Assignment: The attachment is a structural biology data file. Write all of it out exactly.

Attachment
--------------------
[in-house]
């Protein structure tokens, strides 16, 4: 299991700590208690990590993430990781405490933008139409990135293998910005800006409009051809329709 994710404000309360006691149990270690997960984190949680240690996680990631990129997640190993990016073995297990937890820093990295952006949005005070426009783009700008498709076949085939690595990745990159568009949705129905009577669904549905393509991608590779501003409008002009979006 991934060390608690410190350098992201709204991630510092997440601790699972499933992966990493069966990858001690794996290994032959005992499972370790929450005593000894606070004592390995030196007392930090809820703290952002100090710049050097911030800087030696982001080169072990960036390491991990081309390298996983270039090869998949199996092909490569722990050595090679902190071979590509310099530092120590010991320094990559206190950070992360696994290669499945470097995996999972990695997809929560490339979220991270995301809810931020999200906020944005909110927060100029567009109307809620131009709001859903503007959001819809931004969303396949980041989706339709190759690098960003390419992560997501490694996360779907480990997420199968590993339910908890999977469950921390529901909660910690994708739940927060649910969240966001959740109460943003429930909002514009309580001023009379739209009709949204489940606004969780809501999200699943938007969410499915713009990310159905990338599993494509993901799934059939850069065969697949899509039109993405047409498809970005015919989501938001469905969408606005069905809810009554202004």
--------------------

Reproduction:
[in-house]
């Protein structure tokens, strides 16, 4: 299991700590208690990590993430990781405490933008139409990135293998910005800006409009051809329709 994710404000309360006691149990270690997960984190949680240690996680990631990129997640190993990016073995297990937890820093990295952006949005005070426009783009700008498709076949085939690595990745990159568009949705129905009577669904549905393509991608590779501003409008002009979006 991934060390608690410190350098992201709204991630510092997440601790699972499933992966990493069966990858001690794996290994032959005992499972370790929450005593000894606070004592390995030196007392930090809820703290952002100090710049050097911030800087030696982001080169072990960036390491991990081309390298996983270039090869998949199996092909490569722990050595090679902190071979590509310099530092120590010991320094990559206190950070992360696994290669499945470097995996999972990695997809929560490339979220991270995301809810931020999200906020944005909110927060100029567009109307809620131009709001859903503007959001819809931004969303396949980041989706339709190759690098960003390419992560997501490694996360779907480990997420199968590993339910908890999977469950921390529901909660910690994708739940927060649910969240966001959740109460943003429930909002514009309580001023009379739209009709949204489940606004969780809501999200699943938007969410499915713009990310159905990338599993494509993901799934059939850069065969697949899509039109993405047409498809970005015919989501938001469905969408606005069905809810009554202004």